How can I get rid of foot fungus?

You can’t!

There’s a fungus among us—a hundred different species in fact—and nearly all take up residence on our feet, according to a study that appears in the journal Nature this week.

Only a few fungi species were found on other body parts known to house fungi—such as behind the ears and on palms—according to the most thorough analysis to date of our fungal “landscape.”

Ha. You’re probably better off leaving most of them alone. Click through for the details.

_____

Other posts of interest:

Also of interest: In Search of Sungudogo: A novel of adventure and mystery, which is also an alternative history of the Skeptics Movement.

Comments

  1. #1 Art
    May 22, 2013

    On a partially resistant, OTC stuff at $7 a small tube worked very slowly, and recurrent case of athlete’s foot, I had a friend, a science based friend (PhD doing research in chemistry), suggested vinegar. I poured plain, garden variety, $4 a gallon, white vinegar into a small hot sauce bottle and sprinkled it liberally over the affected area twice a day and let the vinegar dry.

    On the raw skin it burned like hell but the pain went away in a minute or two. After a couple of days the burning was less noticeable and in a week the areas were less inflamed and the application was essentially pain free. I kept applying vinegar long after it seemed to be cured. I pickled the bastards to death.

    The fungus hasn’t returned in a year but I keep the bottle of vinegar on hand.

    It was cheap, I had a gallon and some on hand, it was effective (in this case) and relatively non-toxic. All up-side.

  2. #2 Greg Laden
    May 22, 2013

    Yeah, but maybe you killed the friendly fungus making room for the really bad fungus. It’s all about wars between different fugi. We animals are just part of the battlefield.

  3. #3 Art
    May 23, 2013

    I’m not sure what you are suggesting. Perhaps inaction? I should have been a stoic and put up with ever increasing burning and peeling until I bleed. Perhaps a nice blood infection if the fungi decided to go walkabout inside. I saw that once in the hospital. Nasty and expensive. An unacceptable situation.

    Or keep it up with the weak broad spectrum anti-fungal agents in OTC or, in more concentrated form, prescription agents. As I understand it most of them are potentially dangerous. If I remember right some of the prescription stuff is hard on the kidneys.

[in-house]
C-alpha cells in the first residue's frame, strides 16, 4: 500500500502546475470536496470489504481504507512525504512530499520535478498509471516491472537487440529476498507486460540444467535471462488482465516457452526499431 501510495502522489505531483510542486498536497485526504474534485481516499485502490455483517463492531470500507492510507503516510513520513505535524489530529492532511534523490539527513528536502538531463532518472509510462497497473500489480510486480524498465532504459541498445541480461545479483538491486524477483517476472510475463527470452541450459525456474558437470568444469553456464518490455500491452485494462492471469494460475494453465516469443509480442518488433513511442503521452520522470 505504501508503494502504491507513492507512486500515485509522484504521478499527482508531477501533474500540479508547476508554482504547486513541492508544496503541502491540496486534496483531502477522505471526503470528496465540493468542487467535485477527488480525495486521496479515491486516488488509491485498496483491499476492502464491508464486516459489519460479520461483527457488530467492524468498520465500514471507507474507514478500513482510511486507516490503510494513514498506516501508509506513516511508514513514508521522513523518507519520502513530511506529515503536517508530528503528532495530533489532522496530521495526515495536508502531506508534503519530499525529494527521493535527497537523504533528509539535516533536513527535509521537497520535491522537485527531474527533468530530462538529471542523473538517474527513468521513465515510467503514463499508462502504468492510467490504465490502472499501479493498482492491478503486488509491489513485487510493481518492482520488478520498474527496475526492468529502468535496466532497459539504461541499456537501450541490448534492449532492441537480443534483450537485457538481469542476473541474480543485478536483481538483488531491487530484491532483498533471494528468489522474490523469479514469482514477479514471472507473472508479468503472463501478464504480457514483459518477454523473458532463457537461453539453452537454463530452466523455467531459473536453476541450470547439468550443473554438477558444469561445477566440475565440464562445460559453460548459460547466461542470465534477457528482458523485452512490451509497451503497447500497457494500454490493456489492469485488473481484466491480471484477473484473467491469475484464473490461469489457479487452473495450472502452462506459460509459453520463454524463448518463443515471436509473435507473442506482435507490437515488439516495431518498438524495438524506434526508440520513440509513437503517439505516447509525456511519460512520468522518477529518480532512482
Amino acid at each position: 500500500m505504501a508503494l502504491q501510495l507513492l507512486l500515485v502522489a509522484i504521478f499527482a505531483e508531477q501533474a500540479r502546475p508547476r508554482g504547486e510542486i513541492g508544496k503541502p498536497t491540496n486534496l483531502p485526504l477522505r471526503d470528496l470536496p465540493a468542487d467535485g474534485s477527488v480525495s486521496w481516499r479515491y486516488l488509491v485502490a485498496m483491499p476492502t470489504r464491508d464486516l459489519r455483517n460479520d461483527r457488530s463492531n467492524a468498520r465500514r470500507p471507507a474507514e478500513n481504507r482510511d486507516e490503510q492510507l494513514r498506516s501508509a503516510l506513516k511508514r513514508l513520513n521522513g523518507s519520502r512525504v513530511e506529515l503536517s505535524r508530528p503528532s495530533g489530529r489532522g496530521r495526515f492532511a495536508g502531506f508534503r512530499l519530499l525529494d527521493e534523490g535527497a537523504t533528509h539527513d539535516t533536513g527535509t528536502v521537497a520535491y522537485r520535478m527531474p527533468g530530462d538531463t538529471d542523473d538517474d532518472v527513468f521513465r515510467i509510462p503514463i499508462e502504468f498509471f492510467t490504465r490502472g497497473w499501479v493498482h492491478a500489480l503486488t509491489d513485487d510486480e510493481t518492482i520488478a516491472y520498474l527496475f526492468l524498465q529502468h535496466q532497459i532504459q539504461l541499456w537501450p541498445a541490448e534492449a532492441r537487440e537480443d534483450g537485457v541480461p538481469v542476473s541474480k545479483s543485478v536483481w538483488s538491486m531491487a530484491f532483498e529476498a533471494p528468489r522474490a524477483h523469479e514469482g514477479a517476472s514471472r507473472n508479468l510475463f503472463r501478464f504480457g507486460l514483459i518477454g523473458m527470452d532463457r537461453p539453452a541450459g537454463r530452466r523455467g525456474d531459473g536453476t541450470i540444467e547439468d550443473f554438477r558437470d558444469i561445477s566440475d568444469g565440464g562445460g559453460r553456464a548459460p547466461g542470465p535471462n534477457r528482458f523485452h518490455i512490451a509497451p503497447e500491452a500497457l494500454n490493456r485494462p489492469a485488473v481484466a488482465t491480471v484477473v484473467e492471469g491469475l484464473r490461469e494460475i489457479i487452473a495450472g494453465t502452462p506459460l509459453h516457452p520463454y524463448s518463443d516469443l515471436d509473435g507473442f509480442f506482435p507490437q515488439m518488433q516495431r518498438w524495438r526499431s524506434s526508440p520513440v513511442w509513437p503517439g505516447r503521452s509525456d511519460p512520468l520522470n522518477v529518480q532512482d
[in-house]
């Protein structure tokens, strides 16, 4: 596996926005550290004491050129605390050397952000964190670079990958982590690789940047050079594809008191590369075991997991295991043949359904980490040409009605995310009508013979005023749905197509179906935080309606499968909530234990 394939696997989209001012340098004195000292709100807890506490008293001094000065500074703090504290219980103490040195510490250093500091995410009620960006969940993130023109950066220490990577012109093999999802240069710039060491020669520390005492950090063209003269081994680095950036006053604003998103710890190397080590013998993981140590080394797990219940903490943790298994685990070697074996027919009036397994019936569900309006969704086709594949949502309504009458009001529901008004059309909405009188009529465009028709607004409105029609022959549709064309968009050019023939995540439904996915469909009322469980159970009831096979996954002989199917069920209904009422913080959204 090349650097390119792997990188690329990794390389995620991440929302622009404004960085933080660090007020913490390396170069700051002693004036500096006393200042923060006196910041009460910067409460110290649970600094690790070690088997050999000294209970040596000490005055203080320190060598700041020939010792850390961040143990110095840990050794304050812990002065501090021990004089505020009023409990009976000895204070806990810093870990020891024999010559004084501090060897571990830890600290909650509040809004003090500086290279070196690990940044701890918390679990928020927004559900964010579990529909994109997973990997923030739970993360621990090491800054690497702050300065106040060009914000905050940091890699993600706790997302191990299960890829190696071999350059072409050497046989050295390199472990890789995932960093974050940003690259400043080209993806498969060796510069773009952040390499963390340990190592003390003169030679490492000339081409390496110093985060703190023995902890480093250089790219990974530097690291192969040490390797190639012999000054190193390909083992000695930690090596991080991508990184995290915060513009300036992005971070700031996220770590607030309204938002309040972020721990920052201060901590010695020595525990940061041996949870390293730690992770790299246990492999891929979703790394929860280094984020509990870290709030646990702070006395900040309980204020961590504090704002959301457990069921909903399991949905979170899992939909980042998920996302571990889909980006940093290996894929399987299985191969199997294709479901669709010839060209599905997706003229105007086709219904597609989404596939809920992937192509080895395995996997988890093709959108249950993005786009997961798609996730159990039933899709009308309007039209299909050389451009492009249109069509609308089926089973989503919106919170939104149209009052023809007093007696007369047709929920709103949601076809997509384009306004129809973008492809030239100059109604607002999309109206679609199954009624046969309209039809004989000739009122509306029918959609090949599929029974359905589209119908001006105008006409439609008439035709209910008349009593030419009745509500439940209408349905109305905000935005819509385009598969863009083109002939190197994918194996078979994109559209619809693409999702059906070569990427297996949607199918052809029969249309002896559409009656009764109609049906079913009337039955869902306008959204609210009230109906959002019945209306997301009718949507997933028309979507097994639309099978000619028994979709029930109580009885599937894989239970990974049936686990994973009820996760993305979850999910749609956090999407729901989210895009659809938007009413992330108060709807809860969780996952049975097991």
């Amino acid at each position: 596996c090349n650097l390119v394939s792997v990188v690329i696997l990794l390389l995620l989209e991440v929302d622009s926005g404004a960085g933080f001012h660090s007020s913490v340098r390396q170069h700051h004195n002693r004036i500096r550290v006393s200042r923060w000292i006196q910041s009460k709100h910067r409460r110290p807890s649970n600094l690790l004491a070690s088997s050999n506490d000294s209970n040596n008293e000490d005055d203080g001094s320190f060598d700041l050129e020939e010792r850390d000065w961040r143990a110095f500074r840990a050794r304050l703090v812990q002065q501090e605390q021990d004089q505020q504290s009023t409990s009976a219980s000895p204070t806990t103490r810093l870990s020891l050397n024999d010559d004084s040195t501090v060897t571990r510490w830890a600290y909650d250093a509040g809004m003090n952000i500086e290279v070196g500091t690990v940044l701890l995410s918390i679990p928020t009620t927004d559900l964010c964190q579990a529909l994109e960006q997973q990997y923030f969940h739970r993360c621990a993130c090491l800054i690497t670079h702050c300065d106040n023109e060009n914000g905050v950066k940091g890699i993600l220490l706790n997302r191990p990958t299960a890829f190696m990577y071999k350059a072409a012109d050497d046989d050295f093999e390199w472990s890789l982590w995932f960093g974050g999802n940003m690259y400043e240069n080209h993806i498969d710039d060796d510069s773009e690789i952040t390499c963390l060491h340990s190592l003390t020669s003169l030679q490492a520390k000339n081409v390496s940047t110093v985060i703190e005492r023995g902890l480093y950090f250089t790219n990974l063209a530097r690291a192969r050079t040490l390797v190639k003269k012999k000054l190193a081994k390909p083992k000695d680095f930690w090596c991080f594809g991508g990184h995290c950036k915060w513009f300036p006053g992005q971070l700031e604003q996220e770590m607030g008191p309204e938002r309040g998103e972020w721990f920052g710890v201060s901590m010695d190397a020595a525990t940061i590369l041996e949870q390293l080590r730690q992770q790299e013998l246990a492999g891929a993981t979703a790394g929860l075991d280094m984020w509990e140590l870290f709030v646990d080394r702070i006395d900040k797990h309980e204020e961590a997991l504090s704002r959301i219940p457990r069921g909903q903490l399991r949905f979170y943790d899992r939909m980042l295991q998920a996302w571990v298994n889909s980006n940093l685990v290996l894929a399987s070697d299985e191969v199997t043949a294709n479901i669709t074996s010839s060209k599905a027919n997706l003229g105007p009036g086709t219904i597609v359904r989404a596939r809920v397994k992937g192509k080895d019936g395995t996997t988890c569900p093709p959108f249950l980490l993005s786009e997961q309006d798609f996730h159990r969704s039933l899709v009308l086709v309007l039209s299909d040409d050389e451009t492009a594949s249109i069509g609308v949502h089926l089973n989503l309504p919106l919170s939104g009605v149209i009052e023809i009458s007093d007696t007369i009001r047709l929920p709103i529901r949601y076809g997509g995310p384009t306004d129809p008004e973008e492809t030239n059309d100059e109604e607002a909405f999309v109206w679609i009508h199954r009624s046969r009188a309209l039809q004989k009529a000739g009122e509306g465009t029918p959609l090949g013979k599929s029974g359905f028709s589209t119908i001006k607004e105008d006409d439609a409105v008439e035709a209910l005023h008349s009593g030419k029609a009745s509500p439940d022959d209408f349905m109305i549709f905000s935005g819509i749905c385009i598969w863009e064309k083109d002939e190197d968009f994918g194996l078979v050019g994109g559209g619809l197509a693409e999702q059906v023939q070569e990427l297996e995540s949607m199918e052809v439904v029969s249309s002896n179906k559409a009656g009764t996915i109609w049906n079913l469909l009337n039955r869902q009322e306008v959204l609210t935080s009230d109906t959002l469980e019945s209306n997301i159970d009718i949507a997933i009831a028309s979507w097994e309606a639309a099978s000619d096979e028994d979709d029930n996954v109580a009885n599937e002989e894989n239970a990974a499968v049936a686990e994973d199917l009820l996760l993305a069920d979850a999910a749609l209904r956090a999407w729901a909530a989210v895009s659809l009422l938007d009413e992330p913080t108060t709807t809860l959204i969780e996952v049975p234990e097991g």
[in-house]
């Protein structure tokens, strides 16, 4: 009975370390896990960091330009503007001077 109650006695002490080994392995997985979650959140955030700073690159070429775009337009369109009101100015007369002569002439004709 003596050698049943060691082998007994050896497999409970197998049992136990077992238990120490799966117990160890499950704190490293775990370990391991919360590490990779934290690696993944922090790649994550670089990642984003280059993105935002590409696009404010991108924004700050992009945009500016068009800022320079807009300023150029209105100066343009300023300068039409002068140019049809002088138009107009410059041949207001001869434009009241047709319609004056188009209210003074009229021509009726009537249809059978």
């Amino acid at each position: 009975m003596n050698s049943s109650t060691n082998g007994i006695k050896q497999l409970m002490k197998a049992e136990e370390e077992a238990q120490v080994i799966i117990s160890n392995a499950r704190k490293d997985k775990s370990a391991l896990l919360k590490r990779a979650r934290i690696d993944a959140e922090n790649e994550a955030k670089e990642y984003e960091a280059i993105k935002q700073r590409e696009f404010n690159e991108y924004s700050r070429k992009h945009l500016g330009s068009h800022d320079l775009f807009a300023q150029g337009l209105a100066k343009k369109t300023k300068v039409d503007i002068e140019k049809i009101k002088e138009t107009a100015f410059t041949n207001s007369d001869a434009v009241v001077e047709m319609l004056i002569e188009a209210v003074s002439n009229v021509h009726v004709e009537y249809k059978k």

It is conceivable something more serious could take root but that is the danger with any sort of change. And no, I really don’t think mere vinegar left the playing field unprotected. Pickle barrels are alive with bacteria and fungi as I understand it. I vaguely remember looking at some of the contents through a microscope.

    Likely I just shifted the balance a bit. I suspect toward friendlier sorts. But how do I know what I ended up with are friendlier? Simple, before the vinegar whatever was there was clearly eating my skin faster than I could grow it. Clearly after a weeks treatment I was growing skin faster than the critters present could eat it. I healed and the problem hasn’t returned. Clearly if any really nasty critters are present something, likely the other residents, are keeping them so busy their skin munching nature has no time to show. The good guys won and took up housekeeping.

    Based upon the bitterness of your reply, I do appreciate the personal reply, I suspect you need to lighten up … or something.

    And as long As we are about finer points, the article cited doesn’t actually say we should just leave them alone or avoid treating diseases. The metaphor was one of a garden and, my interpretation is that every garden can do with an some tending if the weeds start to take over.

  4. #4 sailor
    May 23, 2013

    Yes Greg, it is good to leave fungus alone as long as you don’t have symptoms. But once they eat into your skin making you sore and itchy time for a fungicide before secondary infections take over.

  5. #5 xdrfox
    Fl
    May 23, 2013

    I found out in the 70′s using Head&Shoulders hair shampoo works great, since then other brands have come on the market with the same anti fungus in ingredients and cheaper, just massage onto your feet, works fast !

  6. #6 Artor
    May 23, 2013

    I have occasionally recurring athlete’s foot fungus. If my shoes get wet, that will usually trigger a bloom, or if I go too long without thoroughly scrubbing between my toes. I use a blend of OTC fungus meds, hitting my feet with 2 different creams, and dusting my shoes with another powder, different active ingredients in all of them. My hope is to avoid the little critters developing a resistance to any one solution. I also used a garlic treatment once, oiling my feet and applying mashed garlic inside a plastic bag for a few hours. You could see my skin turn red as the garlic seeped through in a line rising from my ankles. It actually blistered my feet though, so I don’t recommend that method.